On this World Health Day, the focus is on the increasing danger of vector-borne diseases, which kill more than one million people each year.

According to the World Health Organization (WHO), more than half of the world’s population is at risk for diseases spread by ticks, mosquitoes, flies, and other blood-sucking creatures (“vectors”) that transmit infectious microbes while feeding on people. Each year, more than one billion people are infected with a vector-borne disease, such as malaria, dengue fever, Lyme disease, and yellow fever.

April 7 is World Health Day 2014, and WHO is raising awareness of these risks with the slogan “Small bite, big threat“—and emphasizing that these illnesses are entirely preventable.

“A global health agenda that gives higher priority to vector control could save many lives and avert much suffering. Simple, cost-effective interventions like insecticide-treated bed nets and indoor spraying have already saved millions of lives,” said Dr. Margaret Chan, WHO’s director general, in a statement. “No one in the 21st century should die from the bite of a mosquito, a sandfly, a black fly, or a tick.”

These vector-borne diseases tend to affect the world’s poorest populations, especially in places where there is inadequate access to secure housing, safe drinking water, and sanitation. People suffering from malnutrition and people with weakened immune systems are especially susceptible to many of these illnesses.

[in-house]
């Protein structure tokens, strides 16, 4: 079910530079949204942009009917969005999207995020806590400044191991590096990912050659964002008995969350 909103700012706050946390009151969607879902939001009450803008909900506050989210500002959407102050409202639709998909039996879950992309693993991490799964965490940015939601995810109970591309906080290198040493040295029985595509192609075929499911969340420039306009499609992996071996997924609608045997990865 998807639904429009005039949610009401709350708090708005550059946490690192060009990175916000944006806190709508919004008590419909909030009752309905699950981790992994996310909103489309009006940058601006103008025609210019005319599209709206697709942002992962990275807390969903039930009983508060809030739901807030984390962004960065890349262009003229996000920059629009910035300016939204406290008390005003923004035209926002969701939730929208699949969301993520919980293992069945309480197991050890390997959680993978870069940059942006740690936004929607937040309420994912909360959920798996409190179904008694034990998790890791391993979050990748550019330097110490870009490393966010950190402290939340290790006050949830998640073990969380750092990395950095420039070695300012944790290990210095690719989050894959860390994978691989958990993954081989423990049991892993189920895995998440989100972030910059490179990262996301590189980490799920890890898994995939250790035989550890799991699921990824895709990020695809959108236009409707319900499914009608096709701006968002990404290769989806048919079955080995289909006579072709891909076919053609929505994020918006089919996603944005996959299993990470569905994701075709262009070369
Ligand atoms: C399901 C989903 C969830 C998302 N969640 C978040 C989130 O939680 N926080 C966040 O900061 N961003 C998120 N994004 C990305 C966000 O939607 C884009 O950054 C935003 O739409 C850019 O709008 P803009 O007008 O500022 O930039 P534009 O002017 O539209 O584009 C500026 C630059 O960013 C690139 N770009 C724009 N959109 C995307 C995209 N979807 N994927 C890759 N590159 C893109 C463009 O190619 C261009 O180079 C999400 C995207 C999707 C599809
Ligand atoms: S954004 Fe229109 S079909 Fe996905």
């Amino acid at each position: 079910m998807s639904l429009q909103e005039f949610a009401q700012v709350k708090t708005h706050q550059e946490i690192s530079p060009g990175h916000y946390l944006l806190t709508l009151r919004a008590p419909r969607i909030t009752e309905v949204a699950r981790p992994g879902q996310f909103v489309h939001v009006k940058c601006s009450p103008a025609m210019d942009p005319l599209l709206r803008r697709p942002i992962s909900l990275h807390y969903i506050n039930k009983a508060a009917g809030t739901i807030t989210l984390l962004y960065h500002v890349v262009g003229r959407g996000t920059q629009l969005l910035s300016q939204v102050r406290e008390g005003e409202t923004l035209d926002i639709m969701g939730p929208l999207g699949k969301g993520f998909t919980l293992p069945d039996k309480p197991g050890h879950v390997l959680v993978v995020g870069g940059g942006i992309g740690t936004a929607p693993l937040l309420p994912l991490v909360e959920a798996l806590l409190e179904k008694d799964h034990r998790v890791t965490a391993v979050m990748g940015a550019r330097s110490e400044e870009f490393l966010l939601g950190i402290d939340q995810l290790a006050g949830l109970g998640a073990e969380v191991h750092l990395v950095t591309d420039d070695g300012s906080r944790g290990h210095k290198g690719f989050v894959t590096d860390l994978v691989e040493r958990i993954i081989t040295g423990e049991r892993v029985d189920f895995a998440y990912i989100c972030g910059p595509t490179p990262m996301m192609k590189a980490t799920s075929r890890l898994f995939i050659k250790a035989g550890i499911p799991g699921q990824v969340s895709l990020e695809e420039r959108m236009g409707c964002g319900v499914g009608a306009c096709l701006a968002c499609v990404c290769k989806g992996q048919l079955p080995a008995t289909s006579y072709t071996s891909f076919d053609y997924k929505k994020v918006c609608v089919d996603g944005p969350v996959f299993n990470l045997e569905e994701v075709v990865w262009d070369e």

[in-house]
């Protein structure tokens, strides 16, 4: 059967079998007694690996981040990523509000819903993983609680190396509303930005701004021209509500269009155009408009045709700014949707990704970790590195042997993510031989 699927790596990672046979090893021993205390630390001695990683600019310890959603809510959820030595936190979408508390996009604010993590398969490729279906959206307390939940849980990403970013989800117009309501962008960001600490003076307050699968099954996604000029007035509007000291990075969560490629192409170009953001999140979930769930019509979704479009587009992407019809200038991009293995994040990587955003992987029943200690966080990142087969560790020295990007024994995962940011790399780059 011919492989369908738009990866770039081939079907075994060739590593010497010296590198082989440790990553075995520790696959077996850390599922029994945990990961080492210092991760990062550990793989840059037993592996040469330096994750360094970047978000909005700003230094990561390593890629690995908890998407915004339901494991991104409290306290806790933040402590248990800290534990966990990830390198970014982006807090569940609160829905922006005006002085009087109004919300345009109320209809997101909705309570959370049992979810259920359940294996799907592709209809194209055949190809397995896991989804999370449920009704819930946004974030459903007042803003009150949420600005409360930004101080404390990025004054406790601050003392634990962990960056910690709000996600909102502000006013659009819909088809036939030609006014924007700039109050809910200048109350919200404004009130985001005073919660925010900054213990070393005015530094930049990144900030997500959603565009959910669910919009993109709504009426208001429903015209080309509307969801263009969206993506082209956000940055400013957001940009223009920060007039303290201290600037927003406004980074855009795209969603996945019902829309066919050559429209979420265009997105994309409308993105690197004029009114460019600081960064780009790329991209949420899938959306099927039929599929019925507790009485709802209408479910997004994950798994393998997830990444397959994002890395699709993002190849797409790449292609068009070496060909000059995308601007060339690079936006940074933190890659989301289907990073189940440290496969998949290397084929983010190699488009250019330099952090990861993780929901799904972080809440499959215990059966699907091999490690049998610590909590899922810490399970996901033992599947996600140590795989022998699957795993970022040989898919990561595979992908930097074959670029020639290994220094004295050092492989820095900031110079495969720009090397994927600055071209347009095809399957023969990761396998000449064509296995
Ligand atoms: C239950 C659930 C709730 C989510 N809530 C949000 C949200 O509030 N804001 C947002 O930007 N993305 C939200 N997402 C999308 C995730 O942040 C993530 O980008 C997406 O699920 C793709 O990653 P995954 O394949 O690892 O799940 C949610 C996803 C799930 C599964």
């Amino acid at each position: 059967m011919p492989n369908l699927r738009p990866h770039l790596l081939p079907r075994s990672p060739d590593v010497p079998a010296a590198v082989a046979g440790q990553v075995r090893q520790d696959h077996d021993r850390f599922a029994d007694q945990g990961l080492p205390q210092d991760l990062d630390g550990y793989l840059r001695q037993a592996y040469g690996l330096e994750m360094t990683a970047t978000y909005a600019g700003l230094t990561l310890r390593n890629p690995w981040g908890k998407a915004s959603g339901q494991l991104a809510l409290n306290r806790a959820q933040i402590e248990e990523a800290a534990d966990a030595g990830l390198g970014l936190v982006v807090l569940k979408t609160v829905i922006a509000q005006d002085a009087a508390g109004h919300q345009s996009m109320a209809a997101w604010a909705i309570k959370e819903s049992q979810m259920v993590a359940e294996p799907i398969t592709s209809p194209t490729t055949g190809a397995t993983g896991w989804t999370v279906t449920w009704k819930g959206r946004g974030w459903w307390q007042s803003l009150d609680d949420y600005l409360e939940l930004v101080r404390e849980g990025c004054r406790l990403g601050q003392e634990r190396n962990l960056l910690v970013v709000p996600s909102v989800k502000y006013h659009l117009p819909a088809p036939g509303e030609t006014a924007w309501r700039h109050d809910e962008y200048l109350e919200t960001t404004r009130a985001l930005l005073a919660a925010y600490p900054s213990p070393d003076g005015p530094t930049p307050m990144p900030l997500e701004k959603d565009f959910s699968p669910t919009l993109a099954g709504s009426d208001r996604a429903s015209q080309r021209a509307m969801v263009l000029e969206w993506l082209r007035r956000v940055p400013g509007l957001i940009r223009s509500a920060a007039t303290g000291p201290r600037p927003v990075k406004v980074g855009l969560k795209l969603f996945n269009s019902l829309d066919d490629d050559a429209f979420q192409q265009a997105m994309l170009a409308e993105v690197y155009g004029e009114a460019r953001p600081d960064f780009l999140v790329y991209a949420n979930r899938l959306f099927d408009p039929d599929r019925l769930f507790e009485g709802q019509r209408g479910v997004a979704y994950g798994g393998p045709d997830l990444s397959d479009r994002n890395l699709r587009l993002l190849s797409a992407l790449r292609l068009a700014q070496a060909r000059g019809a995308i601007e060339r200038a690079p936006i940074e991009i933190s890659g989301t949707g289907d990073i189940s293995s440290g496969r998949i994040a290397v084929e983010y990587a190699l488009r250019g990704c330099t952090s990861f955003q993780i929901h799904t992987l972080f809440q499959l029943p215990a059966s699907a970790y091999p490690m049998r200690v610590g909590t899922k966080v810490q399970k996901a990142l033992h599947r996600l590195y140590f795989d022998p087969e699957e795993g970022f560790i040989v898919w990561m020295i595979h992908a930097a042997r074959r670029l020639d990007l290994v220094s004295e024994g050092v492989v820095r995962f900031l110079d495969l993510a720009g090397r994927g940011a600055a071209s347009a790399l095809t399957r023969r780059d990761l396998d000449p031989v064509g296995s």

According to WHO, schistosomiasis, which is transmitted by water snails, is the most widespread of all vector-borne diseases. It affects almost 240 million people around the world. Children who live near unsanitary, infested water are particularly vulnerable to this disease, which causes anemia and cognitive or learning delays. Schistosomiasis can be controlled through regular mass treatment of at-risk groups with a safe, effective medicine, as well as by improving access to safe drinking water and sanitation.

Within the past 20 years, many other vector-borne diseases have re-emerged or spread to new parts of the world. Environmental changes, a huge rise in international travel and trade, changes in agricultural practices, and rapid global urbanization are causing an increase in the number and range of many vectors and putting new groups of people—for instance, travelers (for business or pleasure)—at risk.

Dengue fever, for example, which is spread by mosquitoes, is now found in 100 countries, putting more than 40 percent of the world’s population at risk. It has recently been reported in Portugal and Florida.

Meanwhile, Greece is reporting its first cases of malaria in 40 years. In its World Health Day press release, WHO said that these outbreaks highlight the need for continued vigilance.

“Vector control remains the most important tool in preventing outbreaks of vector-borne diseases,” said Dr. Lorenzo Savioli, director of WHO’s Department of Control of Neglected Tropical Diseases. “Increased funds and political commitment are needed to sustain existing vector-control tools, as well as medicines and diagnostic tools—and to conduct urgently needed research.”

On World Health Day 2014, WHO is calling for a renewed focus on vector control and better provision of safe water, sanitation, and hygiene.